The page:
Update: August 13, 2011: A memorial service will be held this Saturday, August 15th at 12 noon, on the corner of 16th Street and Capp Street It is being organized by one of Ronnie’s friends, Walter, also known as “Coach,” wrote Kerry Rodgers, a longtime friend of Goodman’s who also created and managed the artist’s website.
There is a also a memorial GoFundMe campaign.
Original post: August 7, 2020
Ronnie Goodman, a homeless artist and distance runner who has lived on the streets of the Mission District for years, died this morning at his encampment on Capp and 16th Streets.
Rescue workers tried to revive the 60-year-old, but those efforts proved unsuccessful, said Paula Tejada, the owner of nearby Chile Lindo.
It’s unclear how Goodman died. Only yesterday, Tejada said, the artist was helping remove a branch that had broken off from a tree. “We all watched out for one another,” she said.
Goodman, who has shown his art locally for years, said he had been in and out of jail for many years.
Joseph Johnston, a photographer who befriended Goodman, would visit him at 16th and Capp Streets, where Goodman had posted a sign “Art for Food” at his encampment.
Johnston discovered that Goodman was born in Los Angeles, but moved to San Fransisco when he was still a baby. “He recalls living in the hospital-green high-rise projects on Laguna Street and playing in Jefferson Square Park as a child,” Johnston wrote. “He says he probably became an artist because many of the people he hung out with were artists.
“He honed his skill as a portrait artist in prison. Photography was not allowed, and Ronnie became known for his hand-drawn portraits of other prisoners which they sent to their family and loved ones outside.”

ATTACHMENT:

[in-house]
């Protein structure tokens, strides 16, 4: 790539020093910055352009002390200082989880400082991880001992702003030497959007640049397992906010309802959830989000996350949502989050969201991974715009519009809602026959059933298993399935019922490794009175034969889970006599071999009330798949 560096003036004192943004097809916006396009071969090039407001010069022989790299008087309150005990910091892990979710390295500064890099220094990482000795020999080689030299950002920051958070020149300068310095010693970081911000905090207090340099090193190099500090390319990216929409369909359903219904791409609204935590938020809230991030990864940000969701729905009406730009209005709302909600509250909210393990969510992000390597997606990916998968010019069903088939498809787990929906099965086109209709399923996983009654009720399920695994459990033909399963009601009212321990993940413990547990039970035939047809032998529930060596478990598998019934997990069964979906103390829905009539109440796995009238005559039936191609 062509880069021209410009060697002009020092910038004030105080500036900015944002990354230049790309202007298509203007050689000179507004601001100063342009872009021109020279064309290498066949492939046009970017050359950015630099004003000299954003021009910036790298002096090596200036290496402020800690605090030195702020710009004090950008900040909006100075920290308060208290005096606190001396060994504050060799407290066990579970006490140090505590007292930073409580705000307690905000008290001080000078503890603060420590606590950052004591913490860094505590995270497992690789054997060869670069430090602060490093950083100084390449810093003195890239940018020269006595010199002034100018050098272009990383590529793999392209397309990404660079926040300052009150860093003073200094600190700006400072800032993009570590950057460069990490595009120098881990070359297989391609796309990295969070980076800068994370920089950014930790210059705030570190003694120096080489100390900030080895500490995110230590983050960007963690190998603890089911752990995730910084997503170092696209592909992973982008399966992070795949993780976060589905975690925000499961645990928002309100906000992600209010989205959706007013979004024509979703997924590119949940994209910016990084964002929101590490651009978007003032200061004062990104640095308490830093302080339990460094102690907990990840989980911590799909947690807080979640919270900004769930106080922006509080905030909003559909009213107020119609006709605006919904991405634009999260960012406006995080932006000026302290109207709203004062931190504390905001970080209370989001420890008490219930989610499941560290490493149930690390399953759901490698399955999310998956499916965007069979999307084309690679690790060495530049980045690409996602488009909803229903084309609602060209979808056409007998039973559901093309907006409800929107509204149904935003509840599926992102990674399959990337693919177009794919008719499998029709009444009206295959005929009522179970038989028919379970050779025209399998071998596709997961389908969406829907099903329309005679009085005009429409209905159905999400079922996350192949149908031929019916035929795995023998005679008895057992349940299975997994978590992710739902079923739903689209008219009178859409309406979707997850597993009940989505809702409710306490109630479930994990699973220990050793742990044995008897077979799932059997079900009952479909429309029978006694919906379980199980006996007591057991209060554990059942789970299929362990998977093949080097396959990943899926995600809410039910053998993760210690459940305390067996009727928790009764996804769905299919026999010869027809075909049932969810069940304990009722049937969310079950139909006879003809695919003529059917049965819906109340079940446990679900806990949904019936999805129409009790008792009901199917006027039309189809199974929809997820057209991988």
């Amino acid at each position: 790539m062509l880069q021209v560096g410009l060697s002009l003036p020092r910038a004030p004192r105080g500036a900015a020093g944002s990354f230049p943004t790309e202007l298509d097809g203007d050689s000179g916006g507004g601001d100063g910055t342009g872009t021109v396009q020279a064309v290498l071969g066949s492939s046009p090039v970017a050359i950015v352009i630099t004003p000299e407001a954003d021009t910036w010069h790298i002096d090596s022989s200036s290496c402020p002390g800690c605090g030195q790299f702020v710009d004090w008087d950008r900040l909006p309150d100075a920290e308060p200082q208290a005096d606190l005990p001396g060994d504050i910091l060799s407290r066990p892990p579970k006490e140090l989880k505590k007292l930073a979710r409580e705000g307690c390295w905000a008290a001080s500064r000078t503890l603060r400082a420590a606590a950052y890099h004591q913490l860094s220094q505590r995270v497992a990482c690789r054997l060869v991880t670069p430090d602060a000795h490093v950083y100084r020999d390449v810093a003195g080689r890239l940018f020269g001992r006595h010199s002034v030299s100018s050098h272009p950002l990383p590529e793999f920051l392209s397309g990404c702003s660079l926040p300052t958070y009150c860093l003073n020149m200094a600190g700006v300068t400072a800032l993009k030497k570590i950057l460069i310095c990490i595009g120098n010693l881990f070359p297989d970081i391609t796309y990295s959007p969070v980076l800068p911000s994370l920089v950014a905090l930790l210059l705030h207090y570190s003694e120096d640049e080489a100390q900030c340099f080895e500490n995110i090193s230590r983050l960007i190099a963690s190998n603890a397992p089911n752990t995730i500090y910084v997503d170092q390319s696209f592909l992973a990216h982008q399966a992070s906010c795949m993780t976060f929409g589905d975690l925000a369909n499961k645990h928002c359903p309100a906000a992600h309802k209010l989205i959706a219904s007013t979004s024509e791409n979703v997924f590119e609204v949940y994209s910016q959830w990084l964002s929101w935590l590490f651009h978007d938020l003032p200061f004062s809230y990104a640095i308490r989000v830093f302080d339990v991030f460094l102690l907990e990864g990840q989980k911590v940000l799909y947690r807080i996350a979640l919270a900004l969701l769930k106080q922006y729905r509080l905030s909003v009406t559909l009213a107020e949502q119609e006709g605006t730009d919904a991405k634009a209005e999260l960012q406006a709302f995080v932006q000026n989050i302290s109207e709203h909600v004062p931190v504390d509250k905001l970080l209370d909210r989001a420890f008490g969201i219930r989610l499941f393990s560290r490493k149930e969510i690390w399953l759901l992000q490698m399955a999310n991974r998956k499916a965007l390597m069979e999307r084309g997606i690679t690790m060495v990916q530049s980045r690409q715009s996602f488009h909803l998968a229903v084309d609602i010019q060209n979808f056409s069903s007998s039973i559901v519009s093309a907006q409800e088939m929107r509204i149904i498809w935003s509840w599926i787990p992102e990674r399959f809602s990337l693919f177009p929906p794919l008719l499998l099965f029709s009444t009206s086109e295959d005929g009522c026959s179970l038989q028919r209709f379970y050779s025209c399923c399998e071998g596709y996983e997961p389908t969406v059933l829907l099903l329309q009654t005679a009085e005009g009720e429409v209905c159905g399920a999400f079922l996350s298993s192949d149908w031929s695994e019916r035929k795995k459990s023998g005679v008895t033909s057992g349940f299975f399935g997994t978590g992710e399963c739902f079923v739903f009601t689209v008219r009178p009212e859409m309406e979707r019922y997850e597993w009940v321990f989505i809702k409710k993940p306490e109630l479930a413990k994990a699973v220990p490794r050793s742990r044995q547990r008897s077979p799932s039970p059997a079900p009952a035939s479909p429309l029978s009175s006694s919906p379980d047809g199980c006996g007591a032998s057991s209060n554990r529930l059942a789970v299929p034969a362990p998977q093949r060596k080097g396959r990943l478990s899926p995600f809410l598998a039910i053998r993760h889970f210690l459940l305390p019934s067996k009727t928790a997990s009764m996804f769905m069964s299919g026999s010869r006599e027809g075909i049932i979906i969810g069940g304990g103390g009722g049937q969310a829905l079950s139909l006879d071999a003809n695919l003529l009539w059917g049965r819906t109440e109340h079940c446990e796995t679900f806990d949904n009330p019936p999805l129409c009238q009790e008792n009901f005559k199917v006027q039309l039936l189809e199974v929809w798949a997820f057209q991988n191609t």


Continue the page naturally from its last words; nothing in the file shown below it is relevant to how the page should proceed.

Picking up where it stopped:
Kerry Rodgers, a longtime friend of Goodman’s who also created and managed the artist’s website, wrote in after we published the news of Goodman’s death that the artist will be included in a show in New York at MOMA PS1 in Queens called “Marking Time: Art in the Age of Mass Incarceration.” The pandemic delayed the show’s April opening. No new date has yet been set.
“Ronnie’s artwork is featured in a recent article published in the New York Review of Books about a book for the exhibit: Creation in Confinement: Art in the Age of Mass Incarceration,” wrote Rodgers. “Both the exhibit at PS1 and the review of the book are both extraordinary achievements, and Ronnie was so proud these last few months of his life about this.”
Already, his work was well-known locally and had been featured in several shows after he was released from prison in 2008. Although homeless, Goodman continued to paint and to show his work. In December 2010, Precita Eyes featured the work he created while spending eight years in prison for burglary.
In 2014, the San Francisco Chronicle ran a story on a campaign that paid for his running shoes and an entry into a half-marathon. And a former student worked on a video that was produced at the time to help Goodman raise money for his run. It’s a beautiful eulogy with Goodman’s voice.
And as late as 2016, Goodman was included in a group show at the Mission Cultural Center and only recently had completed a mural for Maruya, a Japanese restaurant on 16th Street.
His son, also named Ronnie Goodman, also a muralist, died at the age of 20 after a Sept. 9, 2014 stabbing at 24th and Capp Streets. After his son’s death, the elder Ronnie Goodman told Mission Local, “I’m taking this pretty tough, here.”
In the last few years, Tejada said, he had made his home around 16th Street, living for a while in the basement of the Redstone Building and then moving to a makeshift sleeping area on Capp Street.